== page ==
Amazon is walking back an internal email it sent to employees on Friday asking them to delete TikTok from phones, saying it was "in error."
According to the leaked email obtained by the New York Times, Amazon had asked all employees to immediately delete the app from any device that has access to their work emails.
"Due to security risks, the TikTok app is no longer permitted on mobile devices that access Amazon email," the internal memo reportedly stated.
Amazon did not respond to BuzzFeed News' initial request for comment. Later, the company said there was no change in its policy after all.
"This morning’s email to some of our employees was sent in error," Amazon said. "There is no change to our policies right now with regard to TikTok."
A spokesperson for TikTok had earlier told BuzzFeed News they had not been notified of Amazon's initial emails to staff.
"While Amazon did not communicate to us before sending their email, and we still do not understand their concerns, we welcome a dialogue so we can address any issues they may have and enable their team to continue participating in our community," the spokesperson said. "We're proud that tens of millions of Americans turn to TikTok for entertainment, inspiration, and connection, including many of the Amazon employees and contractors who have been on the frontlines of this pandemic."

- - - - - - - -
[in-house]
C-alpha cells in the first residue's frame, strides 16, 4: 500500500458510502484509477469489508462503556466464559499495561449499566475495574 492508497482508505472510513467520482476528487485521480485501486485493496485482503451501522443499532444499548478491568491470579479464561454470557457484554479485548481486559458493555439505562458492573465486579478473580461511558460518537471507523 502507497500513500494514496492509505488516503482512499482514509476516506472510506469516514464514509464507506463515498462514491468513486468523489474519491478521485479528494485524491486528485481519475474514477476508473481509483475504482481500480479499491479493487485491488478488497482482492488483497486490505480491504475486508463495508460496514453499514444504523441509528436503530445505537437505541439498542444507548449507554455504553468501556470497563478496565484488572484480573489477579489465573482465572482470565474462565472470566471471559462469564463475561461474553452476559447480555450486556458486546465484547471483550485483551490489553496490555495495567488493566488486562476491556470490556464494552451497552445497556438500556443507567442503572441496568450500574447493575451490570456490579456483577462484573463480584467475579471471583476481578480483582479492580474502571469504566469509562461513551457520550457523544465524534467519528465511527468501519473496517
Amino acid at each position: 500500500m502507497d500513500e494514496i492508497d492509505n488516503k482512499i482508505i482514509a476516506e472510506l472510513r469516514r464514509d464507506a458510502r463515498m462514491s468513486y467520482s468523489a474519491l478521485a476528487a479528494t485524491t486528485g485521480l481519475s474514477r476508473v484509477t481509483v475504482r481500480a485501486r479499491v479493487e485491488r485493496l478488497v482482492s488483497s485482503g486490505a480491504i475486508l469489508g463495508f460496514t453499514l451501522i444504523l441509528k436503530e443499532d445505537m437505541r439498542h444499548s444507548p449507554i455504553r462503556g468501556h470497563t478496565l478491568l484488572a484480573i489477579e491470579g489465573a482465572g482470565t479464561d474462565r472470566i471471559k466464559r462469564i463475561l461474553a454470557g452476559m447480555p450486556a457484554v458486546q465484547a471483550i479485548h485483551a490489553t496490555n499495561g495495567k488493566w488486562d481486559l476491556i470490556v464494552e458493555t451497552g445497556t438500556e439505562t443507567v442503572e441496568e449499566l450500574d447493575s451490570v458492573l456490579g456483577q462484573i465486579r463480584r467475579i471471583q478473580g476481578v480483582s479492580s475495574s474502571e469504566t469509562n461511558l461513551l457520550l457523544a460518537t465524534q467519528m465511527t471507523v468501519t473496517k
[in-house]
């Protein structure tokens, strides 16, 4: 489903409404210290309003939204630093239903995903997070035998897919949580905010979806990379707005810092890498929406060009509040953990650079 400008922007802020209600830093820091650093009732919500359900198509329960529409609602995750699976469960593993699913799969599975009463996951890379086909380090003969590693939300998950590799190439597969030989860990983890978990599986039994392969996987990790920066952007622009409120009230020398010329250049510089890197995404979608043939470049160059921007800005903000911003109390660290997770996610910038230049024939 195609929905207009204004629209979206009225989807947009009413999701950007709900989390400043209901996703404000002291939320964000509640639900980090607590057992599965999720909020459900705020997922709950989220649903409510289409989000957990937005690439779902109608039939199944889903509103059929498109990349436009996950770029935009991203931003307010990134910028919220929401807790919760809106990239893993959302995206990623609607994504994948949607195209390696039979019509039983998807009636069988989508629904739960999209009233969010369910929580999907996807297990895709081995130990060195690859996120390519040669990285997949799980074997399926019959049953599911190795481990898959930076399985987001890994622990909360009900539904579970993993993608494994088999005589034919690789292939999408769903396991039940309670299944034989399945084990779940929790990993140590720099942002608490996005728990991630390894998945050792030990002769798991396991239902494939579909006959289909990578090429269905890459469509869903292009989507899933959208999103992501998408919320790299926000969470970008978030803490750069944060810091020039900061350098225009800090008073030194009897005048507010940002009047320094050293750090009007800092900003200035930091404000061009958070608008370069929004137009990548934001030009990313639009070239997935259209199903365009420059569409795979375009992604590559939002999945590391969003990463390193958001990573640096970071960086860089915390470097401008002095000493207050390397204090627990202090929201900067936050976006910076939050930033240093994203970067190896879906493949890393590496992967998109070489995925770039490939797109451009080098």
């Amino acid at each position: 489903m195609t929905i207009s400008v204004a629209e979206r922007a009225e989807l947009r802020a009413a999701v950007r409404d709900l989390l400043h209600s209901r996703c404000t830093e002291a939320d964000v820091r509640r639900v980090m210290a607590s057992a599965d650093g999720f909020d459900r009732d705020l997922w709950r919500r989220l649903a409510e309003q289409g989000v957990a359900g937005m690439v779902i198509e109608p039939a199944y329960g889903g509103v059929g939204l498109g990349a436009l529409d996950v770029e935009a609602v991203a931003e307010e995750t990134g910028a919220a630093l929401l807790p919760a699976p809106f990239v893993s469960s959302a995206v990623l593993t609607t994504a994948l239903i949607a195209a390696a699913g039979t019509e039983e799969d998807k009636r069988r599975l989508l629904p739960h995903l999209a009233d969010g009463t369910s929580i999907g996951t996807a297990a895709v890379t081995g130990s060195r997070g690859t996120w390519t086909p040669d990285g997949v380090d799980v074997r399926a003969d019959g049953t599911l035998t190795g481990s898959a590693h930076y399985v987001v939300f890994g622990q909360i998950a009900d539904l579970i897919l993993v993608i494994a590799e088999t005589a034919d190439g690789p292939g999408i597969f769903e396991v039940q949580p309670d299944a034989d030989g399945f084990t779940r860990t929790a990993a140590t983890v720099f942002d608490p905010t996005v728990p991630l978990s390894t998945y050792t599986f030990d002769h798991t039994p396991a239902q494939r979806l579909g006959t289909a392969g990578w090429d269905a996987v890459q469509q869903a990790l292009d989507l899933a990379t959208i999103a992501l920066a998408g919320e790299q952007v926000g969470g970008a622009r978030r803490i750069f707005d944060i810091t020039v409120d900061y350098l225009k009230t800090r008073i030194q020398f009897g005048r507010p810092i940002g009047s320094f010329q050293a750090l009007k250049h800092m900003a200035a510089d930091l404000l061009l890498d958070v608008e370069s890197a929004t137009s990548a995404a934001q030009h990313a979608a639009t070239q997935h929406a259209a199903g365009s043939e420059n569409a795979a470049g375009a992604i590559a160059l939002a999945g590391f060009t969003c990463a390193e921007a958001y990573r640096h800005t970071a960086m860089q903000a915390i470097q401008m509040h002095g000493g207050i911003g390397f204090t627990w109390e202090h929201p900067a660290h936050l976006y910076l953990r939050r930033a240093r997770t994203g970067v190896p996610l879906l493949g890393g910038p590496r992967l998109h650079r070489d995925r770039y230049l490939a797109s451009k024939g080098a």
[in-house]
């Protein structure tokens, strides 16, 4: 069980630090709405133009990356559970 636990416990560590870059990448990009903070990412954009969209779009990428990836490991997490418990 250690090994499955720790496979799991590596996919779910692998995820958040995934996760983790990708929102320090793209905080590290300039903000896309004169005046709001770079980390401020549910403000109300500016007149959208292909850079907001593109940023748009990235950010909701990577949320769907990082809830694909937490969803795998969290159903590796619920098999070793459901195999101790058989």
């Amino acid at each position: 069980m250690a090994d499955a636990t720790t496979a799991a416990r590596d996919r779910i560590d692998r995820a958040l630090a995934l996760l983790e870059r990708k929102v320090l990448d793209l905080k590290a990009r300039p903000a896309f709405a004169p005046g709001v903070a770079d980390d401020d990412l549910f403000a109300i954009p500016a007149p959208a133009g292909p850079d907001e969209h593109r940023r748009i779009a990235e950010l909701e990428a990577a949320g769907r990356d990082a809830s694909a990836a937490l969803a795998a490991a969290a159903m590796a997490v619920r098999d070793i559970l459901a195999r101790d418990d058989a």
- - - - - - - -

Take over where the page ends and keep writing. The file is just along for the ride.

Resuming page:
TikTok, which is owned by ByteDance, a Beijing-based company, has become a cybersecurity talking point since Secretary of State Mike Pompeo said during a Fox television appearance on Monday that the US government is considering banning the app.
"With respect to Chinese apps on people’s cellphones, I can assure you the United States will get this one right too, Laura,” Pompeo told Fox News’ Laura Ingraham. "I don’t want to get out in front of the president, but it’s something we’re looking at."
“I am using the term “box tickers” to refer to employees who exist only or primarily to allow an organization to be able to claim it is doing something that, in fact, it is not doing.”
― David Graeber, Bullshit Jobs: A Theory